There’s no magic vaccine yet. The dreaded third wave of COVID-19 is upon us. Nurses continue to be in short supply. An epidemic of stress compounds the stress of the pandemic—both with long-term consequences. Healthcare marketing during a pandemic is uncharted territory for all of us and requires a different, yet more basic approach.
To be effective at healthcare marketing during a pandemic, start by shifting your strategy back to the basics in order to regain patients’ trust that their health and wellbeing are paramount.
Throw last year’s strategy out the window. In this new normal, communicate openly, authoritatively and compassionately. We’re in a new brand world where accolades and tone-deaf messages fail to inspire safety, trust and credibility. As a result, people want facts about prevention, symptoms, testing and treatment.
The Pandemic Has Changed Patient and Consumer Behavior
We have talked about digital transformation in healthcare for years. One of the few positives swept in by COVID-19 has been the significant change in consumer behavior. As people stayed away from hospitals and doctors’ offices over fears of contracting the virus, the industry began implementing telehealth options.
Now that it’s here, it’s not likely to go away. Providers who want to stay ahead of the competition—particularly retail providers—and remain relevant to their consumers need to act quickly and decisively to implement telehealth platforms.
Whether you’re offering tele-visits, digital monitoring on mobile apps or touch-free triage, market the technology. Drive consumers online to make appointments, update medical records, check vitals and talk with their providers. Patients want to feel safe and cared for at every touchpoint.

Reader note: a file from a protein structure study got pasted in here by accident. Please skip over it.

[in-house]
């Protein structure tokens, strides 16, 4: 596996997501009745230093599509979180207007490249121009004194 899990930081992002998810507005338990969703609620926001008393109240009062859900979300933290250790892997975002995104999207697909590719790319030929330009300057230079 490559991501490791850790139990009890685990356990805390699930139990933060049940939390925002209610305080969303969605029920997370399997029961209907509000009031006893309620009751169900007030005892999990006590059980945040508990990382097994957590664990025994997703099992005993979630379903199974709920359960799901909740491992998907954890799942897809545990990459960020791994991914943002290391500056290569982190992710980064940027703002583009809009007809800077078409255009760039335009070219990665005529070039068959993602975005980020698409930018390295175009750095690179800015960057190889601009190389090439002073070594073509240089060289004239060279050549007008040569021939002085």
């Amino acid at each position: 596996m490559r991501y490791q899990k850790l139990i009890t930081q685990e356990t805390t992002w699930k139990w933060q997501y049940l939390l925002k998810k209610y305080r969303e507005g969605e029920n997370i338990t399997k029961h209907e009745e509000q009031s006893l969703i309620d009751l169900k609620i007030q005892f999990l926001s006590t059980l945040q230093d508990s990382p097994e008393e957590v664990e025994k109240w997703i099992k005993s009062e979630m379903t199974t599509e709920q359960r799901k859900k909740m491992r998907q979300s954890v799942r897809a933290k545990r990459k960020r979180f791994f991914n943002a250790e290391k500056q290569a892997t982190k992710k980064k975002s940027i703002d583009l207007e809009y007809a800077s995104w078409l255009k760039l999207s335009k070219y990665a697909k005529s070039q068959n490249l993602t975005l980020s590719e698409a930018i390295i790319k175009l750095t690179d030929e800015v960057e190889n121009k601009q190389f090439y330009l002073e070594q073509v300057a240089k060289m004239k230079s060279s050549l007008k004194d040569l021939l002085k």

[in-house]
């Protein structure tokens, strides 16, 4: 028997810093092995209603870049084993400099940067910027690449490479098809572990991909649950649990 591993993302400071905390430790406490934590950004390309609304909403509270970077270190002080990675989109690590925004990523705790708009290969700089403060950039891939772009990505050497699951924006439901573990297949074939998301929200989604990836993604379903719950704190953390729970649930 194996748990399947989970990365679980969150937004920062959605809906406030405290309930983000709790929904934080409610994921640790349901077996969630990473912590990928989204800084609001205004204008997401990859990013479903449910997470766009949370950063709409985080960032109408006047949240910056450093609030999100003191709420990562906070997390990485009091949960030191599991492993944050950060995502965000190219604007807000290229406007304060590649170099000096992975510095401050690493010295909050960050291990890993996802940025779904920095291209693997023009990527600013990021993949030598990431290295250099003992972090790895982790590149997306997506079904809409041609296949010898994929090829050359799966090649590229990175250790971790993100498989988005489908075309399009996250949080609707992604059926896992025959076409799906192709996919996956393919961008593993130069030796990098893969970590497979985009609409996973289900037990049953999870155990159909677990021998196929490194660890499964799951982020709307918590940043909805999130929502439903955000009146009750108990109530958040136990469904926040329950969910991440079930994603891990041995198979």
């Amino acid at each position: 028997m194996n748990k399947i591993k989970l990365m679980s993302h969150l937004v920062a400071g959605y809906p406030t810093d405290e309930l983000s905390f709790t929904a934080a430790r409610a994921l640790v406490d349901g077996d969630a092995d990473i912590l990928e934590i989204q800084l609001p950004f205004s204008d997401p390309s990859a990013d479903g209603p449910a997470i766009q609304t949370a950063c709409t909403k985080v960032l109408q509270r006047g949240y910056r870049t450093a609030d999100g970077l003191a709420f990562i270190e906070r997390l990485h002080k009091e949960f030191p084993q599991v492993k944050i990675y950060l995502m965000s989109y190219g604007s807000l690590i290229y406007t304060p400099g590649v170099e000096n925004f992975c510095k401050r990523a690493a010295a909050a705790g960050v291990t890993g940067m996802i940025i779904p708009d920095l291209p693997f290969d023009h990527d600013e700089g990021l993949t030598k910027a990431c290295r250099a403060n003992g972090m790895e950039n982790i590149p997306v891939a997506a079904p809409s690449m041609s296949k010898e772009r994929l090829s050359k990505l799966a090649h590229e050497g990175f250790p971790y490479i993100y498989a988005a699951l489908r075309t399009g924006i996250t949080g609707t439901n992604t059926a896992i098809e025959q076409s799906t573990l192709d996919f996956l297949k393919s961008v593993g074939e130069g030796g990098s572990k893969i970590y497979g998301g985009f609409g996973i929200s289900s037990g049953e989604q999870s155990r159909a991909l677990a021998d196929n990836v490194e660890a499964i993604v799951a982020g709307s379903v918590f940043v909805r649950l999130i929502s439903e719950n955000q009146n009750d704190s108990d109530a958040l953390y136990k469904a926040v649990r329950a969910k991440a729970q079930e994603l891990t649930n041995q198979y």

Make sure instructions to patients are clear. Test and retest the steps to ensure that everything works as intended.
Your website remains the front door for patients. Continually update information about:
- Safety procedures
- Appointment scheduling
- Procedures for in-person and virtual visits
- Accommodations for elective and non-elective procedures
- General COVID-19 information
Be Mindful of Both Physical and Mental Health
The pandemic’s far-reaching disruption of our physical and financial health has dramatically impacted our mental health.
The American Psychological Association recently released a survey that shows 78 percent—or 8-in-10 Americans—label coronavirus as a significant source of stress in their lives. Another study reveals respondents labeling their mood swings as 50 percent anxiety, 32 percent sadness, 27 percent fear, 25 percent anger and experiencing joy only 10 percent of the time.
Prominently feature mental health resources, including those offered outside your system, in service line marketing. Patients want to know where and how to seek care. The ability to cut through the noise and provide them with information and options is essential to fostering brand trust.
Tell Your Healthcare Facility’s Story
Number fatigue and politicizing COVID-19 have worn us down.
Now is a good time to renew the basic tenet of public relations—tell a good story. Leverage stories of hope from your patients and front-line heroes across all channels—social content, videos and media pitches.
Focus on the Facts in Your Healthcare Marketing
The American public has grown weary and leery of conflicting information about the coronavirus.
While we await the arrival of a vaccine, develop your strategy for delivering the vaccine to your community. The public may have lost confidence in national healthcare leaders, but they yearn for fact-based guidance and assurance that someone is watching out for their wellbeing.
Plan Your Marketing for the Long Term
To stay ahead of the competition and remain relevant to consumers, what you do now to meet consumer demand can mitigate some of the uncertainty about long-term financial viability.
Earlier this year, we stated that, “Email is where it’s at.” We stand by that statement. With work from home, virtual school and a need for connection, consumers of all ages continuously check emails.
We’ve long advocated for meeting the consumer where they are. For now, healthcare marketing during a pandemic should focus efforts online—through emails, optimization, social media and, to a lesser extent, banner ads.
As we remain remote and socially distanced, virtual interaction is the best interpersonal platform for telling our story.